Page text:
Venus is often called Earth's "Sister Planet" because of all the things they have in common. They are comparable in size, have similar compositions, and both orbit within the Sun's habitable zone. But beyond that, there are some notable differences that makes Venus a molten hellhole, and about the last place anyone would want to visit!
Much of this has to do with Venus' atmosphere, which is incredibly dense and entirely hostile to life as we know it. And because of its natural density and composition, the average surface temperature of Venus is hot enough to melt lead. All of this adds up to some pretty interesting weather patterns, which are also incredibly hostile!
Although carbon dioxide is invisible, the clouds on Venus are made up of opaque clouds of sulfuric acid, so we can't see down to the surface using conventional methods. Everything we know about the surface of Venus has been gathered by spacecraft equipped with radar imaging instruments, which can peer through the dense clouds and reveal the surface below.
From the many flybys and atmospheric probes sent into its thick clouds, scientists have learned that Venus' atmosphere is incredibly dense. In fact, the mass of Venus atmosphere is 93 times that of Earth's, and the air pressure at the surface is estimated to be as high as 92 bar – i.e. 92 times that of Earth's at sea level. If it were possible for a human being to stand on the surface of Venus, they would be crushed by the atmosphere.
The composition of the atmosphere is extremely toxic, consisting primarily of carbon dioxide (96.5%) with small amounts of nitrogen (3.5%) and traces of other gases – most notably sulfur dioxide. Combined with its density, the composition generates the strongest greenhouse effect of any planet in the Solar System.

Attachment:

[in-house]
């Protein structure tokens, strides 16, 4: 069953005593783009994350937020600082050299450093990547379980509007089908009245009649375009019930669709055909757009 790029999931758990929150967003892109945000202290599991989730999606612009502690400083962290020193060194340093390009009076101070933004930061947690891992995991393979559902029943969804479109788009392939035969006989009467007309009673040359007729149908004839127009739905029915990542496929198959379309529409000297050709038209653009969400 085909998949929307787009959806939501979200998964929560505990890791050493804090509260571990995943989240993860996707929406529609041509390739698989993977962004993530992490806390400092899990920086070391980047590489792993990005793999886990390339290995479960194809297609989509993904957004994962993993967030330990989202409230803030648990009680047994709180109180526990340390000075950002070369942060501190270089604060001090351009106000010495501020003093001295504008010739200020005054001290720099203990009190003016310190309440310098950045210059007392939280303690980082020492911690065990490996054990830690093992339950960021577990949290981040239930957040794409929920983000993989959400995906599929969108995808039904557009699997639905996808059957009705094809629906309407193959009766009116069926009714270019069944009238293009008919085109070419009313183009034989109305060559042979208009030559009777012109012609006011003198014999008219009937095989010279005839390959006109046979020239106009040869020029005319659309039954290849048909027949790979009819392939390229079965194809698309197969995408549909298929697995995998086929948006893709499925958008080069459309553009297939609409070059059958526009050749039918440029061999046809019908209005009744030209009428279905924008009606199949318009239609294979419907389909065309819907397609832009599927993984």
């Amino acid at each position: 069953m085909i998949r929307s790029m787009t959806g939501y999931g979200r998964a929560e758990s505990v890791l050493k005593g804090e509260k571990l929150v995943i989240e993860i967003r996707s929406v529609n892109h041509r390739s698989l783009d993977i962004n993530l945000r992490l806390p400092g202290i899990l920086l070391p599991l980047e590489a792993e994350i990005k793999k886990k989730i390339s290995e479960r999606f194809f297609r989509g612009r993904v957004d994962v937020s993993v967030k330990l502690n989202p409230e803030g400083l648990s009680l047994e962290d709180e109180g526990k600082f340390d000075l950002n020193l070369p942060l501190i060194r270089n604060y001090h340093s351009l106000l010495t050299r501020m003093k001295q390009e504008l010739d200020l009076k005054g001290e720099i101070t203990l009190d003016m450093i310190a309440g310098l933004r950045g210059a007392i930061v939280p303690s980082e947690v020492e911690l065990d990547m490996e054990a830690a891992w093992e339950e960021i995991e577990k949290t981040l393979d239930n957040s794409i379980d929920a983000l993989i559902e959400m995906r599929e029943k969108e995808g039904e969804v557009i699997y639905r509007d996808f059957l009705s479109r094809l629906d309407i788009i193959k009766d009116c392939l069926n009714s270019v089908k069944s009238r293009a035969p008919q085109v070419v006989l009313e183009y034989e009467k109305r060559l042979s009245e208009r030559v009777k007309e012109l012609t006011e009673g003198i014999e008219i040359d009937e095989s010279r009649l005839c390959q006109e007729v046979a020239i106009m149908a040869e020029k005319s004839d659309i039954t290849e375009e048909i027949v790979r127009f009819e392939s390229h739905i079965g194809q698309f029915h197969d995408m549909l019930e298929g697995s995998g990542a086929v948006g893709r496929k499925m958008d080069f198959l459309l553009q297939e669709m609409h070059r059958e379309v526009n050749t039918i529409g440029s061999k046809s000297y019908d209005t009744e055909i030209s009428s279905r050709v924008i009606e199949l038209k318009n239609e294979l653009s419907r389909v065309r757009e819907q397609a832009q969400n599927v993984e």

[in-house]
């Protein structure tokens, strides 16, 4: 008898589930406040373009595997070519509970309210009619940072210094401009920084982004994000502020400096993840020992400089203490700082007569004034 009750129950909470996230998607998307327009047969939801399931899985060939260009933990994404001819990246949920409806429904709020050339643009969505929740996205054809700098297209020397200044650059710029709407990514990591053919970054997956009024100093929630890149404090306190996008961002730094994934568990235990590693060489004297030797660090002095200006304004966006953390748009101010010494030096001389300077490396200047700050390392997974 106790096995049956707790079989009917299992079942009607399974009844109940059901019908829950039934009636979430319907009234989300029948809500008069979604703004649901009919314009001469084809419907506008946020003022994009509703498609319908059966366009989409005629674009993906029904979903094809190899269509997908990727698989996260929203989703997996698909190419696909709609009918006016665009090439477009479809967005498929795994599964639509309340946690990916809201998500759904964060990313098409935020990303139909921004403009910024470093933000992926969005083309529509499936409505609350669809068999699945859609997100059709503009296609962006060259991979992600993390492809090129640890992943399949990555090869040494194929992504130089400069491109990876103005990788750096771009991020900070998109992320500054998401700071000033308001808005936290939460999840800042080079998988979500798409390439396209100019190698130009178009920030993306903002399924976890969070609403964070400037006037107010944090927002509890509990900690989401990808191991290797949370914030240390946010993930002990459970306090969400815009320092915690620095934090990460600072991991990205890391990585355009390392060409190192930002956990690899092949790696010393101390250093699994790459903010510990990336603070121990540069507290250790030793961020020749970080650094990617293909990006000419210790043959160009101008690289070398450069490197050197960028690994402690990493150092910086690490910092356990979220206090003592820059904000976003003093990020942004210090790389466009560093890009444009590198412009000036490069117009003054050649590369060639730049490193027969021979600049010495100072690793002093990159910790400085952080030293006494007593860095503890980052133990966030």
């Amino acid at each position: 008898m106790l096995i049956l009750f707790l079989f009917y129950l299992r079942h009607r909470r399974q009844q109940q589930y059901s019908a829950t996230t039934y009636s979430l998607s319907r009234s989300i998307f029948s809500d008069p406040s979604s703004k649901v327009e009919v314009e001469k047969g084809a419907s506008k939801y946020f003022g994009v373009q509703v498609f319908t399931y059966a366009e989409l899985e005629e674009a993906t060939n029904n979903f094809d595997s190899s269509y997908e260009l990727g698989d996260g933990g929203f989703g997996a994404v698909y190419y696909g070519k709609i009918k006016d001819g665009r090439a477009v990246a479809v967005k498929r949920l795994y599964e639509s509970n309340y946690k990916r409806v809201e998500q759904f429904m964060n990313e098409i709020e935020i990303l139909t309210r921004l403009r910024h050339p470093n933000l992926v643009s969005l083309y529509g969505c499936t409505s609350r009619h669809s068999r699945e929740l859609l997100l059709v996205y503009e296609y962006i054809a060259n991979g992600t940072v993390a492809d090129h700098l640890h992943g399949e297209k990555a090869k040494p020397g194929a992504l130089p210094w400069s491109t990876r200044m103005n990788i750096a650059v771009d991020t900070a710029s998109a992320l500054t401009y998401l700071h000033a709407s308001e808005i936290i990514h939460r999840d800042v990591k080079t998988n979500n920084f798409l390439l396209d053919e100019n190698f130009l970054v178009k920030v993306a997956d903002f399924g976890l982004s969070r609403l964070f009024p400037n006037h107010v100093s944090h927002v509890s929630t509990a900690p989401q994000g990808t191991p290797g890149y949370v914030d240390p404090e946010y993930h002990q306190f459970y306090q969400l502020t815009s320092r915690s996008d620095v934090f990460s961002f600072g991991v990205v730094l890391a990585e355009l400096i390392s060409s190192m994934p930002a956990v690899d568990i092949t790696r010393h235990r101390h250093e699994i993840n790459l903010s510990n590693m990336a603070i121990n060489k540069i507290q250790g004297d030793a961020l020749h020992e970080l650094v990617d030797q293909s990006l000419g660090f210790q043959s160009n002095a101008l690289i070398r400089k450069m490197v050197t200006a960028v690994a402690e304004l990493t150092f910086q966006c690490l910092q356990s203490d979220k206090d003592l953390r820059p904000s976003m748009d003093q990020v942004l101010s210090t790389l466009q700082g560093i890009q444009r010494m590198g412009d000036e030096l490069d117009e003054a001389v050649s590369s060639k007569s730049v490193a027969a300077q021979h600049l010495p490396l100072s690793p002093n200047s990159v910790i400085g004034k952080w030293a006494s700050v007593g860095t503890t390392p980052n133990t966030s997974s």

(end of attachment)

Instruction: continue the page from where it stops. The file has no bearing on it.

It is also the hottest planet in the Solar System, experiencing mean surface temperatures of 735 K (462 °C; 863.6 °F). Above the dense CO² layer, thick clouds consisting mainly of sulfur dioxide and sulfuric acid droplets scatter about 90% of the sunlight back into space.
The planet is also isothermal, which means that there is little variation in Venus' surface temperature between day and night, or the equator and the poles. The planet's minute axial tilt – less than 3° compared to Earth's 23.5° – and its very slow rotational period (the planet takes around 243 days to complete a single rotation) also minimizes seasonal temperature variation.
The only appreciable variation in temperature occurs with altitude. The highest point on Venus, Maxwell Montes, is therefore the coolest point on the planet, with a temperature of about 655 K (380 °C; 716 °F) and an atmospheric pressure of about 4.5 MPa (45 bar).
The weather on Venus is one of the aspects of the planet under constant study from Earth-based telescopes and space missions to Venus. And from what we've seen, the weather on Venus is very extreme. The entire atmosphere of the planet circulates around quickly, with winds reaching speeds of up to 85 m/s (300 km/h; 186.4 mph) at the cloud tops, which circle the planet every four to five Earth days.
At this speed, these winds move up to 60 times the speed of the planet's rotation, whereas Earth's fastest winds are only 10-20% of the planet's rotational speed. Spacecraft equipped with ultraviolet imaging instruments are able to observe the cloud motion around Venus, and see how it moves at different layers of the atmosphere. The winds blow in a retrograde direction, and are the fastest near the poles.
Closer to the equator, the wind speeds die down to almost nothing. Because of the thick atmosphere, the winds move much slower as you get close to the surface of Venus, reaching speeds of about 5 km/h. Because it's so thick, though, the atmosphere is more like water currents than blowing wind at the surface, so it is still capable of blowing dust around and moving small rocks across the surface of Venus.
Several flybys past the planet have also indicated that its dense clouds are capable of producing lightning, much like the clouds on Earth. Their intermittent appearance indicates a pattern associated with weather activity, and the lightning rate is at least half of that on Earth. Since Venus does not experience rainfall (except in the form of sulfuric acid), it has been theorized that the lightning is being caused by a volcanic eruption.
What is the weather like on Venus? Terrible, would be the short answer. The long answer is that it is extremely hot, the air pressure is extremely high, there are very strong winds, sulfuric acid rain (at higher altitudes) and lightning storms driven by volcanic eruptions. It is little wonder then why the only practical option for colonizing Venus involves creating floating cities above the cloud layer.
Explore further: Image: Data from Venus